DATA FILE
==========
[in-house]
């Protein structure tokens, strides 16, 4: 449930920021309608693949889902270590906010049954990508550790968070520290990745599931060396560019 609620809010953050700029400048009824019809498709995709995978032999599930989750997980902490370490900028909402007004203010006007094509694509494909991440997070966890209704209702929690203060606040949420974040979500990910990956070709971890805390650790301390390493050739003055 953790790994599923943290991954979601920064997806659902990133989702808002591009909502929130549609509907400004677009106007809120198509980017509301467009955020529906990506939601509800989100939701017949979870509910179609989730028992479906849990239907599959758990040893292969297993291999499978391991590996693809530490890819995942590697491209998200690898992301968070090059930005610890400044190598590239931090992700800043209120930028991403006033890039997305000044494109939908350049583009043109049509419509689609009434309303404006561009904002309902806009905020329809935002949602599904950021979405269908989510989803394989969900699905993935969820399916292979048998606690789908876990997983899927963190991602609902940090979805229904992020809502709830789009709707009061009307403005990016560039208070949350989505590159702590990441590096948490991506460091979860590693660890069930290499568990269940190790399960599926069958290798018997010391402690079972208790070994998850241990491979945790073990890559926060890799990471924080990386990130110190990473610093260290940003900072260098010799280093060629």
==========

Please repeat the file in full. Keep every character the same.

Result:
[in-house]
């Protein structure tokens, strides 16, 4: 449930920021309608693949889902270590906010049954990508550790968070520290990745599931060396560019 609620809010953050700029400048009824019809498709995709995978032999599930989750997980902490370490900028909402007004203010006007094509694509494909991440997070966890209704209702929690203060606040949420974040979500990910990956070709971890805390650790301390390493050739003055 953790790994599923943290991954979601920064997806659902990133989702808002591009909502929130549609509907400004677009106007809120198509980017509301467009955020529906990506939601509800989100939701017949979870509910179609989730028992479906849990239907599959758990040893292969297993291999499978391991590996693809530490890819995942590697491209998200690898992301968070090059930005610890400044190598590239931090992700800043209120930028991403006033890039997305000044494109939908350049583009043109049509419509689609009434309303404006561009904002309902806009905020329809935002949602599904950021979405269908989510989803394989969900699905993935969820399916292979048998606690789908876990997983899927963190991602609902940090979805229904992020809502709830789009709707009061009307403005990016560039208070949350989505590159702590990441590096948490991506460091979860590693660890069930290499568990269940190790399960599926069958290798018997010391402690079972208790070994998850241990491979945790073990890559926060890799990471924080990386990130110190990473610093260290940003900072260098010799280093060629």